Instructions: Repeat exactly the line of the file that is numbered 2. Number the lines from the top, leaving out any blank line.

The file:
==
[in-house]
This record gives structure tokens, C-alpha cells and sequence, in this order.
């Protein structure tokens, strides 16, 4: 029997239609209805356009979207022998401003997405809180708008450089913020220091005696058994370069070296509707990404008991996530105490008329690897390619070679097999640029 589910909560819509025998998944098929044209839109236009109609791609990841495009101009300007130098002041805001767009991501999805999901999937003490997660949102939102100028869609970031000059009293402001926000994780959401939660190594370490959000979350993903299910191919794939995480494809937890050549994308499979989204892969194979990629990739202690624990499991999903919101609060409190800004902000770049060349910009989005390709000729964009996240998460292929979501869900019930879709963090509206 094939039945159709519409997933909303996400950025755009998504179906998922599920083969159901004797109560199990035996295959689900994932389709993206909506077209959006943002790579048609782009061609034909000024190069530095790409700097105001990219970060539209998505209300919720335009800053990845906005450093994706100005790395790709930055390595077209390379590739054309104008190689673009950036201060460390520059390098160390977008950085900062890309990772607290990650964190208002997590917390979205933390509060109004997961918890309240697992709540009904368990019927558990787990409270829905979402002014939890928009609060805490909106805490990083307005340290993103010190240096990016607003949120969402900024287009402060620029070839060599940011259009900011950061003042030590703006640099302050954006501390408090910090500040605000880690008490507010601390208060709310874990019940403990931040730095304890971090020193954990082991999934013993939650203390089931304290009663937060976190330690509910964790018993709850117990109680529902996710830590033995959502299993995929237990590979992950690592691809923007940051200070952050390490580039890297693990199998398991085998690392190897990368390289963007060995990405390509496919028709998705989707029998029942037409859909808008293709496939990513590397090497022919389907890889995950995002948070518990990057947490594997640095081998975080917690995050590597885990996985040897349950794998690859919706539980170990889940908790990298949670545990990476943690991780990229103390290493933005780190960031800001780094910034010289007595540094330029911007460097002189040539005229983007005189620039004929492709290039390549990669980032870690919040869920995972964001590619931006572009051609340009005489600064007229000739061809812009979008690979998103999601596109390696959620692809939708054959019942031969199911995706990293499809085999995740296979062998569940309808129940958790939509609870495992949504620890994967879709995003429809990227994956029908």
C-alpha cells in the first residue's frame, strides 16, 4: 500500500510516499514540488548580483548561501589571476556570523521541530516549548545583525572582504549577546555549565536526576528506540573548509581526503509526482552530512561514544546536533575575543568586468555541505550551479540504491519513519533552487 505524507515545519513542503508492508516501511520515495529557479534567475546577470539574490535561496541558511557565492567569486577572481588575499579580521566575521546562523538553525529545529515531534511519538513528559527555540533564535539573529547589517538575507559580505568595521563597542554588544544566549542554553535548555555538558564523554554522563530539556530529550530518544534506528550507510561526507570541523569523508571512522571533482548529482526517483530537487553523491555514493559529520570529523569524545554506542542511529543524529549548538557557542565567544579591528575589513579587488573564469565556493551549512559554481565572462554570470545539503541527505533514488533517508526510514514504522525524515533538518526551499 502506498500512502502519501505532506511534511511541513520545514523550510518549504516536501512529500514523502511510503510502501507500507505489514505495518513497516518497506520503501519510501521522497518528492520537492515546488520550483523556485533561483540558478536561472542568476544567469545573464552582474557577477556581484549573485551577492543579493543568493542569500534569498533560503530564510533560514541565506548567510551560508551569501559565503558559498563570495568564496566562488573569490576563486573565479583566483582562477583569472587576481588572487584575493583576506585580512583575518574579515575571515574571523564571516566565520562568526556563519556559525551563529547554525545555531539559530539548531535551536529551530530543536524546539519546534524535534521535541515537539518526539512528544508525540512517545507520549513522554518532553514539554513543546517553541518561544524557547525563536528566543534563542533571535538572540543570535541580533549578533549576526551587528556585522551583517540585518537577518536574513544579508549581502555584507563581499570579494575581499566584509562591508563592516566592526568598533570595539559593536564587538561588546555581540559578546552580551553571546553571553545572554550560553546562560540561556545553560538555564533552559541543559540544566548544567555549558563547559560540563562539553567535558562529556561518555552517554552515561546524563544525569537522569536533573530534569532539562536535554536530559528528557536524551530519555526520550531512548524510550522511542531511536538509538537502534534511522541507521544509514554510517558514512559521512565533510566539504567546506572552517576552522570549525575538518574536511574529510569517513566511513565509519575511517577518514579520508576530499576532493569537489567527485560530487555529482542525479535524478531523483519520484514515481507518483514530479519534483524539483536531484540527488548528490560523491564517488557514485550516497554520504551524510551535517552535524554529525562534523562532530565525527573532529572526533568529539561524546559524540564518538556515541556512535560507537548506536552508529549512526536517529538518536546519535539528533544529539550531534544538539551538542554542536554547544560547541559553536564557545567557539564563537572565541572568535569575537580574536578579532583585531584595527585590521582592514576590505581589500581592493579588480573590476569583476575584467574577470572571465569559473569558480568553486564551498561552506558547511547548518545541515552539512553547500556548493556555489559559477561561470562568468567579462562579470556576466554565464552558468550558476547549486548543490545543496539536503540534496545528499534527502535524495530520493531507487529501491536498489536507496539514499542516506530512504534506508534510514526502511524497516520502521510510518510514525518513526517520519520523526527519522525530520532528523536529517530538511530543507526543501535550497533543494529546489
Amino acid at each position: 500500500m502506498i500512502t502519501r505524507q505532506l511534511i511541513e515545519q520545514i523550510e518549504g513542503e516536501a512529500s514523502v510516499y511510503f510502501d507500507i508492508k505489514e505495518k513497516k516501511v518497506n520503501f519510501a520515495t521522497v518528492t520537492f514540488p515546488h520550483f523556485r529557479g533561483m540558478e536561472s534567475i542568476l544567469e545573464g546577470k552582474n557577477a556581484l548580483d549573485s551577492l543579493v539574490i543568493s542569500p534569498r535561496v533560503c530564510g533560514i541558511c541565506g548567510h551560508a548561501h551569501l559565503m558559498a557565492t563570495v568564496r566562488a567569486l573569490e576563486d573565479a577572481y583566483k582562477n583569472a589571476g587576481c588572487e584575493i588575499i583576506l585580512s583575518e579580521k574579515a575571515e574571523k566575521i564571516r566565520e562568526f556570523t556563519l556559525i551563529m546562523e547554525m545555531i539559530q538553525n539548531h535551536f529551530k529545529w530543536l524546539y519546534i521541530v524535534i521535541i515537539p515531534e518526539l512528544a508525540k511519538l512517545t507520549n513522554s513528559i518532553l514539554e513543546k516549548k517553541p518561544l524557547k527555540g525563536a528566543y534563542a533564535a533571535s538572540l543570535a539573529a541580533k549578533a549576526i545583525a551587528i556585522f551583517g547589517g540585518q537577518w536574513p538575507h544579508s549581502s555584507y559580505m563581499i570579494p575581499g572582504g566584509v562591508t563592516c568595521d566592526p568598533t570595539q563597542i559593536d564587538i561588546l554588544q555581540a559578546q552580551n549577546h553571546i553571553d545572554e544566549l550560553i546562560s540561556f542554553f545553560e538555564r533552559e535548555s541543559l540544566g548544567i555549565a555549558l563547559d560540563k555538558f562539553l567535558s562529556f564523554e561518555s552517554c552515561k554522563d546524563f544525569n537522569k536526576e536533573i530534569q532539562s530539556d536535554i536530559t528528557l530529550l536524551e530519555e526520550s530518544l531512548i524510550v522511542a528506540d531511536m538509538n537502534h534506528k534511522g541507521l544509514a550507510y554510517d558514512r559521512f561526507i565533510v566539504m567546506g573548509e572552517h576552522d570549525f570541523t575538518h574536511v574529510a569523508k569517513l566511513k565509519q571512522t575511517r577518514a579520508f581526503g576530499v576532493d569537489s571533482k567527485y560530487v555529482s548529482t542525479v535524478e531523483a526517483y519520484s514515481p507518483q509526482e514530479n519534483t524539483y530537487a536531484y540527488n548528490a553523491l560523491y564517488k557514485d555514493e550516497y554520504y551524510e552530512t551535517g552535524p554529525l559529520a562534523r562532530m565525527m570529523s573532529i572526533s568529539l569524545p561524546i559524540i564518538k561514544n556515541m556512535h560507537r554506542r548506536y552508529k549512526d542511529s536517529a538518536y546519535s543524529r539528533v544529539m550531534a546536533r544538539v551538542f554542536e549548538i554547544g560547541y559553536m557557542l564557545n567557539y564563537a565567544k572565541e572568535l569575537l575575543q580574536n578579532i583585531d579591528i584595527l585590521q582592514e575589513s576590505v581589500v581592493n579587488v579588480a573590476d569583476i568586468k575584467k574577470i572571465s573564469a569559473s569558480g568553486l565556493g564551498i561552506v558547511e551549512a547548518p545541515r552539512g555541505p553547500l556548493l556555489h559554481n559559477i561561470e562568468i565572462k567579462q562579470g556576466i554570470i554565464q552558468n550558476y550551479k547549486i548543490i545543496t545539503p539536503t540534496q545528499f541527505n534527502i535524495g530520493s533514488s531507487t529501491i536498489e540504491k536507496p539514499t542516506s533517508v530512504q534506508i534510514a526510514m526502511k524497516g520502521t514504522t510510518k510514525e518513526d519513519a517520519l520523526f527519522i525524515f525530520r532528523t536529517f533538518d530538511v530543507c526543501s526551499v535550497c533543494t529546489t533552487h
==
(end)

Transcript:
This record gives structure tokens, C-alpha cells and sequence, in this order.